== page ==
Geoscience Research Institute


Origins 12(2):94-95 (1985).

Bada, Jeffrey L. 1985. Amino acid racemization dating of fossil bones. Annual Review of Earth and Planetary Science 13:241-268.

An up-to-date review of amino acid dating by a recognized authority on the subject. The introduction contains an explanation of the racemization process. The main text summarizes the amino acid dating of fossil bones from Olduvai Gorge (East Africa) and paleoindian sites in California (USA). The author's conclusion regarding the reliability of amino acid age estimates as an accurate indicator of real-time fossil age provide both agreement and contrast with the conclusions presented in Origins 12:8-25, 1985.

Bethell, Tom. 1985. Agnostic evolutionists: the taxonomic case against Darwin. Harper's 270(February):49-52, 56-58, 60-61.

A non-technical account of the controversy between cladistic evolutionary biologists who question the validity of the study of ancestral forms and the neo-Darwinists who follow more traditional lines. A number of thought-provoking questions are raised.

Cohen, I. L. 1984. Darwin was wrong — a study in probabilities. New Research Publications, Inc., Greenvale, New York. 225 pp.

The author introduces in a simple style the concepts of probability and their application for evaluating concepts of the origin of biological systems. He shows how highly improbable it is that they could have arisen spontaneously. He then presents evidence of design using a number of complex biological systems as examples. The book concludes with a discussion of the implications of belief in evolution.

Davies, Paul. 1983. God and the new physics. Simon & Schuster, Inc., New York. 225 pp.

A thought-provoking analysis of the impact of the new physics on religious ideas. Some biological and cosmological concepts are also considered. In a lucid style the author, who is sympathetic to the concept of a God, presents various possibilities and few conclusions.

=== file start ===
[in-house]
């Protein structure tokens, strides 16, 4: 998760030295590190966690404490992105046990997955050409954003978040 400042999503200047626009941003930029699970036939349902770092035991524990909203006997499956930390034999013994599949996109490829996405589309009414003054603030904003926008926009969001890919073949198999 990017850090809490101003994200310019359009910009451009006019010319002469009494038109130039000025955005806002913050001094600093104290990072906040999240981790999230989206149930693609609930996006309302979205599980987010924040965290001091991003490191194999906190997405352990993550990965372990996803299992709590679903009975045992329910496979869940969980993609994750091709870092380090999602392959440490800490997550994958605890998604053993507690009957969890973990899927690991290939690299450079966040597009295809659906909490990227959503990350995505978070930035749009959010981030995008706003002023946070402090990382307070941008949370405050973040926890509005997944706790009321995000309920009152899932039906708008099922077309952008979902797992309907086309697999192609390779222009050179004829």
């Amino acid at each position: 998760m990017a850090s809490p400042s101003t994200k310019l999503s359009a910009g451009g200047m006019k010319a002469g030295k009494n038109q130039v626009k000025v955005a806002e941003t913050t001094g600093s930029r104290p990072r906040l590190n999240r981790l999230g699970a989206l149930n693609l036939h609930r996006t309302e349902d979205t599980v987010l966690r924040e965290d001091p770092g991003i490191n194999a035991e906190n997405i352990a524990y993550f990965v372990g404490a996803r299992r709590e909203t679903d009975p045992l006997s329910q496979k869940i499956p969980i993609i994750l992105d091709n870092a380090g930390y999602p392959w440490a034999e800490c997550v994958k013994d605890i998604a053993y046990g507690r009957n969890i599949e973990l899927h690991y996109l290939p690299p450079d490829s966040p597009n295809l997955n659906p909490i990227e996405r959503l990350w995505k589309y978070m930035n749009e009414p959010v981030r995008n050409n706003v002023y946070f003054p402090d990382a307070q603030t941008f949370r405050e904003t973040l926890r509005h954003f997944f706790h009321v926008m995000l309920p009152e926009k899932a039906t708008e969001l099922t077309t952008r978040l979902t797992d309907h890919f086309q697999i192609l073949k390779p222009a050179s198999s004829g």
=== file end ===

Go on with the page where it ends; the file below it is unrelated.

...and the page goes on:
Godfrey, Laurie R. (ed.). 1983. Scientists confront creationism. W. W. Norton & Company, New York and London. 324 pp.

A symposium volume with 15 contributors who address some of the main issues between creation and evolution. The authors, many of whom are world authorities in their field, are strongly sympathetic to evolution. A good reference for those interested in the evolutionary answers to some creationist challenges. This is one of the more scholarly and least polemic of the recently published anti-creation books.

Hammer, Robert E., et al. 1985. Production of transgenic rabbits, sheep and pigs by microinjection. Nature 315:680-683.

A human growth gene, previously transferred into mice and inherited by their offspring (Nature 311:65-67, 1984), has been transferred to rabbits, pigs and sheep. Will man be able to "create" better species? or new species?

Klemke, E. D., Robert Hollinger, and A. David Kline (eds.) 1980. Introductory readings in the philosophy of science. Prometheus Books, Buffalo, New York. 373 pp.

A compilation of 23 short essays on the nature and meaning of science. The last seven essays deal with the relation of science to human values. Most of the essays are reprints of classic publications by noted scientists or scientific philosophers. An easily understood and stimulating volume.

Taylor, Ian T. 1984. In the minds of men. TFE Publishing, Toronto. 498 pp.

A comprehensive and authoritative (except for chapters 11 and 12) review of the controversy between science and the Bible. A good source reference for many of the current issues. The author, who is sympathetic to the creation viewpoint, provides a rich background of information.


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